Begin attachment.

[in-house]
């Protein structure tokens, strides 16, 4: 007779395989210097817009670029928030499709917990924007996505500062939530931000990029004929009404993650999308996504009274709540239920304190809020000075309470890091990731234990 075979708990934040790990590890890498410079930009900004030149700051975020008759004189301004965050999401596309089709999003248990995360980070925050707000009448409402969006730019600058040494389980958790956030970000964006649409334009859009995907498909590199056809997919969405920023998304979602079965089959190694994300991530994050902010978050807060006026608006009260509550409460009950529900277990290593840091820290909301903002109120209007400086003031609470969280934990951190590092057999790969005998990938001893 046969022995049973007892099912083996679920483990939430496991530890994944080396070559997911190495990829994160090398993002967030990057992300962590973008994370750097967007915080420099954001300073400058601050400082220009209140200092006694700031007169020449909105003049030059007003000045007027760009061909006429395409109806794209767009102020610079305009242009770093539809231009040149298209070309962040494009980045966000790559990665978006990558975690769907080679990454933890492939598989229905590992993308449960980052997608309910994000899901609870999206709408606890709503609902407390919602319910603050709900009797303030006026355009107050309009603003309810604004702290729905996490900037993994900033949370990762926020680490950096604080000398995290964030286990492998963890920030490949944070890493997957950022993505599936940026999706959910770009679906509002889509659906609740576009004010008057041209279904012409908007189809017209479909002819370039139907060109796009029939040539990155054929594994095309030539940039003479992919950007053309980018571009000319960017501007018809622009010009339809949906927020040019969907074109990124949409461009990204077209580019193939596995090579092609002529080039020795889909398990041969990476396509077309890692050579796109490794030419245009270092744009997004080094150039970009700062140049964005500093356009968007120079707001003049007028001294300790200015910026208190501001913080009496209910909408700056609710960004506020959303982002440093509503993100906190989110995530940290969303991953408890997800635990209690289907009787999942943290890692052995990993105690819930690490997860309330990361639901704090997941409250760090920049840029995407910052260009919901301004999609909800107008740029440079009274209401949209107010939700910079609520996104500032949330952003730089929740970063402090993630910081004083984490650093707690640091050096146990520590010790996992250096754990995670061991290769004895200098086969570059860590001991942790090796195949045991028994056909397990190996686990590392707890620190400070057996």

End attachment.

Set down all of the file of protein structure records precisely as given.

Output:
[in-house]
């Protein structure tokens, strides 16, 4: 007779395989210097817009670029928030499709917990924007996505500062939530931000990029004929009404993650999308996504009274709540239920304190809020000075309470890091990731234990 075979708990934040790990590890890498410079930009900004030149700051975020008759004189301004965050999401596309089709999003248990995360980070925050707000009448409402969006730019600058040494389980958790956030970000964006649409334009859009995907498909590199056809997919969405920023998304979602079965089959190694994300991530994050902010978050807060006026608006009260509550409460009950529900277990290593840091820290909301903002109120209007400086003031609470969280934990951190590092057999790969005998990938001893 046969022995049973007892099912083996679920483990939430496991530890994944080396070559997911190495990829994160090398993002967030990057992300962590973008994370750097967007915080420099954001300073400058601050400082220009209140200092006694700031007169020449909105003049030059007003000045007027760009061909006429395409109806794209767009102020610079305009242009770093539809231009040149298209070309962040494009980045966000790559990665978006990558975690769907080679990454933890492939598989229905590992993308449960980052997608309910994000899901609870999206709408606890709503609902407390919602319910603050709900009797303030006026355009107050309009603003309810604004702290729905996490900037993994900033949370990762926020680490950096604080000398995290964030286990492998963890920030490949944070890493997957950022993505599936940026999706959910770009679906509002889509659906609740576009004010008057041209279904012409908007189809017209479909002819370039139907060109796009029939040539990155054929594994095309030539940039003479992919950007053309980018571009000319960017501007018809622009010009339809949906927020040019969907074109990124949409461009990204077209580019193939596995090579092609002529080039020795889909398990041969990476396509077309890692050579796109490794030419245009270092744009997004080094150039970009700062140049964005500093356009968007120079707001003049007028001294300790200015910026208190501001913080009496209910909408700056609710960004506020959303982002440093509503993100906190989110995530940290969303991953408890997800635990209690289907009787999942943290890692052995990993105690819930690490997860309330990361639901704090997941409250760090920049840029995407910052260009919901301004999609909800107008740029440079009274209401949209107010939700910079609520996104500032949330952003730089929740970063402090993630910081004083984490650093707690640091050096146990520590010790996992250096754990995670061991290769004895200098086969570059860590001991942790090796195949045991028994056909397990190996686990590392707890620190400070057996």